A randomized controlled trial to compare two methods of constraint-induced movement therapy to improve functional ability in the affected upper limb in pre-school children with hemiplegic cerebral palsy: CATCH TRIAL

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To determine the feasibility and short-term efficacy of caregiver-directed constraint-induced movement therapy to improve upper limb function in young children with hemiplegic cerebral palsy.


Randomized controlled trial with masked assessment.


Community paediatric therapy services.


Pre-school children with hemiplegic cerebral palsy.


Caregiver-directed constraint-induced movement therapy administered using either 24-hour short-arm restraint device (prolonged) or intermittent holding restraint during therapy (manual).

Main measures:

Primary measures include Assisting Hand Assessment (AHA) at 10 weeks. Secondary measures include adverse events, Quality of Upper Extremity Skills Test and Pediatric Quality of Life Inventory. Feasibility measures include recruitment, retention, data completeness and adherence.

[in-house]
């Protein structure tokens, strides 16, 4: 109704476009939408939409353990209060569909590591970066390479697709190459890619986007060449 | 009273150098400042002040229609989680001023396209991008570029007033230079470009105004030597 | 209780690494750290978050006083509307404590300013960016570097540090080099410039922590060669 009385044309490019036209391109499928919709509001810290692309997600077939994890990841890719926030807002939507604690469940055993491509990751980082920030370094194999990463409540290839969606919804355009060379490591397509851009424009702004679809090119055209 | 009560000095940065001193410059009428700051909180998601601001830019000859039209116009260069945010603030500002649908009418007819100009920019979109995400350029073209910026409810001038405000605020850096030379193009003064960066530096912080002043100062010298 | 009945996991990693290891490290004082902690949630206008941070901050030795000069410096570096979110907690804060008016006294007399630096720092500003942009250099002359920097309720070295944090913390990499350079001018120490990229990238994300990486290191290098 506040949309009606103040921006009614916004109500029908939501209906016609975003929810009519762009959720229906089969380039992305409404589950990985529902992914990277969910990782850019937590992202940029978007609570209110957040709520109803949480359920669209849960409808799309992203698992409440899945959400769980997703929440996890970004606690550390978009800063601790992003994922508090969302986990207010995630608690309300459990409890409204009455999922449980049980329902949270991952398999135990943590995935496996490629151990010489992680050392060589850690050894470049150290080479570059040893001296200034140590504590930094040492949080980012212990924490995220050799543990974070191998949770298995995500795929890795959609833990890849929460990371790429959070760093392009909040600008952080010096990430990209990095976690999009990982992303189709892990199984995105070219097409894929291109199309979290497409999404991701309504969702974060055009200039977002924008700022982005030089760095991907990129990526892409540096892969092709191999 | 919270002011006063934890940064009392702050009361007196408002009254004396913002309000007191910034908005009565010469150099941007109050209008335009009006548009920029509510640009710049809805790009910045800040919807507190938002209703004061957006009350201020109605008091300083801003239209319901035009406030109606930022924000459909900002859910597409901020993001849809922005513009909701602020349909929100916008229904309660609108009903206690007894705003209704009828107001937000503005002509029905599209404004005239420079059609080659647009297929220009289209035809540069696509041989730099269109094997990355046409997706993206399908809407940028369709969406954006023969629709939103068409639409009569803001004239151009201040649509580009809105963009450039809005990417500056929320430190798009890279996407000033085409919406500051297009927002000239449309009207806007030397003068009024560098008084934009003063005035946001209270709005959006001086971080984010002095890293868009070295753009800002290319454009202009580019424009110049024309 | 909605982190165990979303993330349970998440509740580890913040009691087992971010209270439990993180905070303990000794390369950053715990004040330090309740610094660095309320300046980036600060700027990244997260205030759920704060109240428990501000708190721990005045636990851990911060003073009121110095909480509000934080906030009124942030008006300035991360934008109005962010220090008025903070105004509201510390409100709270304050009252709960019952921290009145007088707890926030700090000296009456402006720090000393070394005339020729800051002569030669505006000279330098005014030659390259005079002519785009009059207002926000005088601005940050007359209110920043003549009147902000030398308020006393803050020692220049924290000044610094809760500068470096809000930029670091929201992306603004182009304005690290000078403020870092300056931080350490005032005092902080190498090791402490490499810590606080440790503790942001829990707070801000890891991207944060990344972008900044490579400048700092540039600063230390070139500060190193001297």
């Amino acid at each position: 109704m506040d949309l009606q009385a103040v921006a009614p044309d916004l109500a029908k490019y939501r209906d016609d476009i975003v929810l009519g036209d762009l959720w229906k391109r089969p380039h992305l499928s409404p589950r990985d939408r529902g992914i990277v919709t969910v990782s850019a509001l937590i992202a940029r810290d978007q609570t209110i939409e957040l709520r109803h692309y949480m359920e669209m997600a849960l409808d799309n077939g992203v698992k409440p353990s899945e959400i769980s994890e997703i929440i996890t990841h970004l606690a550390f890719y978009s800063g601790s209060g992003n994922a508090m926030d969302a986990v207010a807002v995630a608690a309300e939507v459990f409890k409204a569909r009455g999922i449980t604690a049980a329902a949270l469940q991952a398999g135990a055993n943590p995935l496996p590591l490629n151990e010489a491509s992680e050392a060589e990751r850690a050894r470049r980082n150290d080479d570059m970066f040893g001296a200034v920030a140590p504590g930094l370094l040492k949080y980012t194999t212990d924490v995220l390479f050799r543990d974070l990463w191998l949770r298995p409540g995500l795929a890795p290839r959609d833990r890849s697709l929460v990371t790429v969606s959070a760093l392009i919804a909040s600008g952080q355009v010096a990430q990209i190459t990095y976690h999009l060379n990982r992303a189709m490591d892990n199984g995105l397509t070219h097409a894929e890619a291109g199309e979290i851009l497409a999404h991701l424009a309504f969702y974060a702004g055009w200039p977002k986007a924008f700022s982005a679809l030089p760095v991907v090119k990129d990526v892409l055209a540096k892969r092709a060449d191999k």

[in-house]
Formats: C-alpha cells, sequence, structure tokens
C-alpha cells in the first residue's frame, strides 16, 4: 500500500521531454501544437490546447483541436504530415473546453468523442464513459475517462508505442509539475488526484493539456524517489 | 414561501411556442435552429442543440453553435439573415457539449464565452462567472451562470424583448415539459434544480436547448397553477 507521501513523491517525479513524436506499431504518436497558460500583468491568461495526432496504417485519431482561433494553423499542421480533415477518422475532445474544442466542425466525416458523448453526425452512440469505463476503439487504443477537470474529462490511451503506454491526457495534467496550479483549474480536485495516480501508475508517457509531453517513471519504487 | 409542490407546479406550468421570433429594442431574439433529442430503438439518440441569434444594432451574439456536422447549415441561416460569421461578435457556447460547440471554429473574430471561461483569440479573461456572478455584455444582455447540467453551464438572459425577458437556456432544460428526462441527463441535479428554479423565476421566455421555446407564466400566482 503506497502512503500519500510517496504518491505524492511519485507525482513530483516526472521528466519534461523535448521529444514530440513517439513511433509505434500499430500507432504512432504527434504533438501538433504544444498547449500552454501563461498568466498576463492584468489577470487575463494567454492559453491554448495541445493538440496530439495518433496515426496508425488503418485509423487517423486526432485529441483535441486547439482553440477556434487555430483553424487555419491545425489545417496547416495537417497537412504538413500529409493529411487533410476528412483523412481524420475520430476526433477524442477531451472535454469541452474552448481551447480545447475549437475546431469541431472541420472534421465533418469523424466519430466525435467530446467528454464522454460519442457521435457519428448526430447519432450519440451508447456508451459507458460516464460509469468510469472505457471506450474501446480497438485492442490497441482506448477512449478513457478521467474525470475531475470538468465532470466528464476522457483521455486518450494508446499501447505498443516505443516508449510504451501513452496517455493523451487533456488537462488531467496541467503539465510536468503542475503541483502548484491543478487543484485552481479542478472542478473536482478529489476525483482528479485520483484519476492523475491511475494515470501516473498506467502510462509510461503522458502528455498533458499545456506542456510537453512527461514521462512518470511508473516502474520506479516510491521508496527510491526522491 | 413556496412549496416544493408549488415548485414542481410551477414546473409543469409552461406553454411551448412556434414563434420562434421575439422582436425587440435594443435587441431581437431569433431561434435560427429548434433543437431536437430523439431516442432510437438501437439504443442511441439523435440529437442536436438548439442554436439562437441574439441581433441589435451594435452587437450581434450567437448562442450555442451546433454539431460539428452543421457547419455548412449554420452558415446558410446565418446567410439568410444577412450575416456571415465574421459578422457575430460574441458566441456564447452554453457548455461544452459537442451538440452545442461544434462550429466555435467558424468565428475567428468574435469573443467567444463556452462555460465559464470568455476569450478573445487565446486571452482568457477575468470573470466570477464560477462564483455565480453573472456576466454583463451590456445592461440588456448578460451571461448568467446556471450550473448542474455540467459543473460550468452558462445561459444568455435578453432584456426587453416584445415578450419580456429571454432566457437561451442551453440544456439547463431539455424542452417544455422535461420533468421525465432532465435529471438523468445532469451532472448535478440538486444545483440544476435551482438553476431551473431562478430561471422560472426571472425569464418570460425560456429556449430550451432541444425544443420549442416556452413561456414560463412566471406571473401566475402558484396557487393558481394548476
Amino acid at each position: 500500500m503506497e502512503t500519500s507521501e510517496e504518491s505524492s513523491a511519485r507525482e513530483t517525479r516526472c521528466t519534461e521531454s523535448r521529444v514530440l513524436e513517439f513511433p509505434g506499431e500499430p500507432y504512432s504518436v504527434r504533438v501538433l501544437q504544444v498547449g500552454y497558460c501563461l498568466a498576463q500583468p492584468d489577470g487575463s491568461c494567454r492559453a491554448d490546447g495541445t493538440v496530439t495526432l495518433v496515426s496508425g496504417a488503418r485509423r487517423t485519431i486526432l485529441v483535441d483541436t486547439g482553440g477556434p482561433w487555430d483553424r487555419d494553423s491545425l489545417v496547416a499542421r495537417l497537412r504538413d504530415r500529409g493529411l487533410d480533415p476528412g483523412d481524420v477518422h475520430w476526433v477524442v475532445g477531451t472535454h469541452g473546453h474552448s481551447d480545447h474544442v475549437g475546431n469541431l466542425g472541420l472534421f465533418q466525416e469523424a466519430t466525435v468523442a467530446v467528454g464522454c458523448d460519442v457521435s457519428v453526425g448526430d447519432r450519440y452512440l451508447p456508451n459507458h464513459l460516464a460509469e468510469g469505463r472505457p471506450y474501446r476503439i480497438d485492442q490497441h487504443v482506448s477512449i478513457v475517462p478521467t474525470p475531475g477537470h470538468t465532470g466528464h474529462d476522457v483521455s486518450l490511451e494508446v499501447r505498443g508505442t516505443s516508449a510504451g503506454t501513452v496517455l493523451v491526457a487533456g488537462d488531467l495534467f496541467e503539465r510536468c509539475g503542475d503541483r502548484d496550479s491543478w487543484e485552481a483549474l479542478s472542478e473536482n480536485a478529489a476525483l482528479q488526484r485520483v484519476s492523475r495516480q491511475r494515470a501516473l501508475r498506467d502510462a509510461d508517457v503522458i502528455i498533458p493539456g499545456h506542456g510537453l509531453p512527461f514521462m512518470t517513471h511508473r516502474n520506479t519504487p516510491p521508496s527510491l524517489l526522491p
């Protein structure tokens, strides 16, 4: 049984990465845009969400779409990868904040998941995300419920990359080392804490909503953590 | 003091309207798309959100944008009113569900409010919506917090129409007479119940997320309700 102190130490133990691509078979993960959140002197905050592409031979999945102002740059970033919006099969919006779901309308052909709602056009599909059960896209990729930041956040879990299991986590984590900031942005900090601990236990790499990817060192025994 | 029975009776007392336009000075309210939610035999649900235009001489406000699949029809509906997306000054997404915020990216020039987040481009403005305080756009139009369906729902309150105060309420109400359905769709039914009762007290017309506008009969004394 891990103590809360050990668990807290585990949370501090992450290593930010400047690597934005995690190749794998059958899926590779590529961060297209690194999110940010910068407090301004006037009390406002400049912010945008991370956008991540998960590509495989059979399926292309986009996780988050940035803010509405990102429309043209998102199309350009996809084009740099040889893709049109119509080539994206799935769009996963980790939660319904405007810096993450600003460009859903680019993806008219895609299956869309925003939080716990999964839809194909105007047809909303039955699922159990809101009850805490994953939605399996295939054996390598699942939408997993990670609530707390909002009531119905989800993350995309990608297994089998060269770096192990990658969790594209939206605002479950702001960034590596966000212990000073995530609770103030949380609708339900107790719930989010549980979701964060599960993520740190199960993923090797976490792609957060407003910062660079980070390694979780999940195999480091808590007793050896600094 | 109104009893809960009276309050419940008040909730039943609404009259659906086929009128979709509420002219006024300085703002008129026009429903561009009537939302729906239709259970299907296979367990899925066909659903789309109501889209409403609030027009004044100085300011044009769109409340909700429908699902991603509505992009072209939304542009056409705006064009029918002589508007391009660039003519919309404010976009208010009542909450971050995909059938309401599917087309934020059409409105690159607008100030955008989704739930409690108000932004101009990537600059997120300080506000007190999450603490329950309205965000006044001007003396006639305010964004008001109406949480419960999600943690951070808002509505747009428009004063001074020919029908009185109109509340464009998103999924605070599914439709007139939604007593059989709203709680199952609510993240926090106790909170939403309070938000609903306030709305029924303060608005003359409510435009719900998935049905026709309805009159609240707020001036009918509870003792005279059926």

About 62/81 (72%) of eligible patients in 16 centres were randomized (prolonged restraint n = 30; manual restraint n = 32) with 97% retention at 10 weeks. The mean change at 10 weeks on the AHA logit-based 0–100 unit was 9.0 (95% confidence interval (CI): 5.7, 12.4; P < 0.001) for prolonged restraint and 5.3 (95% CI: 1.3, 9.4; P = 0.01) for manual restraint with a mean group difference of 3.7 (95% CI: −1.5, 8.8; P = 0.156) (AHA smallest detectable difference = 5 units). No serious related adverse events were reported. There were no differences in secondary outcomes. More daily therapy was delivered with prolonged restraint (60 vs 30 minutes; P < 0.001). AHA data were complete at baseline and 10 weeks.


Caregiver-directed constraint-induced movement therapy is feasible and associated with improvement in upper limb function at 10 weeks. More therapy was delivered with prolonged than with manual restraint, warranting further testing of this intervention in a longer term trial.

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